Neighbors in Dakota County say they are engaged in an uphill battle to keep their beloved properties along a portion of the Mississippi River near Hastings where the county wants to build a bike trail.
A decade ago, there were nearly 13 properties the county wanted to buy in order to complete the Spring Lake Park Reserve. Now, there are only a few holdout owners and the county is ready to take the land by claiming eminent domain -- but the residents who have decades of memories warn they won't' uproot easily.
The family with a little marina is denoted in the master plan of the park as No. 7.
"Our father meant to leave this property to us and our children," Joni Sargent told Fox 9 News.
Sargent and her sister, Nancy Drews, cherish their spot on the point of Spring Lake and the Mississippi River.
"We've been here our entire lives," Drews said.
Their father passed away there years ago and left them the house and 10 acres of prime riverfront property, including the marina. Now, they fear they will lose it all.
"Totally overwhelmed," Drews said. "I have heart issues, and my heart has been fighting this since Nov. 5. It's horrible."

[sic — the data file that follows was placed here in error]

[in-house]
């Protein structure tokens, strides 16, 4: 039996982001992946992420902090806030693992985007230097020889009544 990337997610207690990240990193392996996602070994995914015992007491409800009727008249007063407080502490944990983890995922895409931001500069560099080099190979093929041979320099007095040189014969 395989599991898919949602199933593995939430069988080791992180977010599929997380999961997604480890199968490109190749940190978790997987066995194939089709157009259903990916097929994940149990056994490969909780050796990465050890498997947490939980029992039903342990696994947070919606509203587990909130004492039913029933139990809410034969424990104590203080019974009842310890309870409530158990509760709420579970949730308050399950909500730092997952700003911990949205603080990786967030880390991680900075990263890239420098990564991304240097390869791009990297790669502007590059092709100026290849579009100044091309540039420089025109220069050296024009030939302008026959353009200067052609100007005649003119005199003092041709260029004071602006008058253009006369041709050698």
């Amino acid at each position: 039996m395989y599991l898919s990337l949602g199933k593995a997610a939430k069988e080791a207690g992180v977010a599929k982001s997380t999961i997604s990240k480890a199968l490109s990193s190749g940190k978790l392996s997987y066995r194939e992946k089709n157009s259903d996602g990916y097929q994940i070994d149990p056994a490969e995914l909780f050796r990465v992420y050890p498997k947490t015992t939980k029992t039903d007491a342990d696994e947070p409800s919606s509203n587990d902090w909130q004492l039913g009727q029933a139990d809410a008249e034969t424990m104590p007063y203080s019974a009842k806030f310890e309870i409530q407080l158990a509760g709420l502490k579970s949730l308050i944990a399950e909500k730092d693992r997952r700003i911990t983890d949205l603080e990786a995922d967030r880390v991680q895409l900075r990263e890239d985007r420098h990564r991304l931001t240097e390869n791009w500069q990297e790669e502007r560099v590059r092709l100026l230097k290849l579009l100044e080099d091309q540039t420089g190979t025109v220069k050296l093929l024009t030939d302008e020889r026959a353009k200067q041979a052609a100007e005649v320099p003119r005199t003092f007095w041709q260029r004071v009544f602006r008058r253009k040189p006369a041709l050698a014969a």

Dakota County wants the land for the long-term development of a Mississippi River trail that would include a pristine park. In the county's rendering, the family's home is gone and is replaced by paths, house boat docks and a picnic area.
"That riverfront is important to protecting the shoreline, protecting the Mississippi River water quality, and also providing opportunity for public access," Steve Sullivan, Dakota County park director, told Fox 9 News.
Sullivan has led the effort to complete the county's riverfront playground, and several property owners willingly sold their land -- but not the sisters and their extended family. When the county officered them $370,000 for everything, they were insulted.
"Probably four years ago, our dad said he could get $1.3 million for it," Sargent said.
With a March 31 deadline to obtain $3 million in federal grants for the project, the county is now taking the issue to court. Next week, lawyers will ask a judge to begin the process of repossessing the land under eminent domain. If approved, appraisers will determine fair market compensation for what the family describes as their little slice of heaven.
"It just means way too much to us," Drews said. "We can't lose it."
The sisters do admit the property has fallen into disrepair since their father died, but they do want to clean it up and have dreams of living there again. Both told Fox 9 News that they are willing to part with a couple of acres for the park and trail, but the county wants it all.
ONLINE PETITION: http://bit.ly/1evCuyt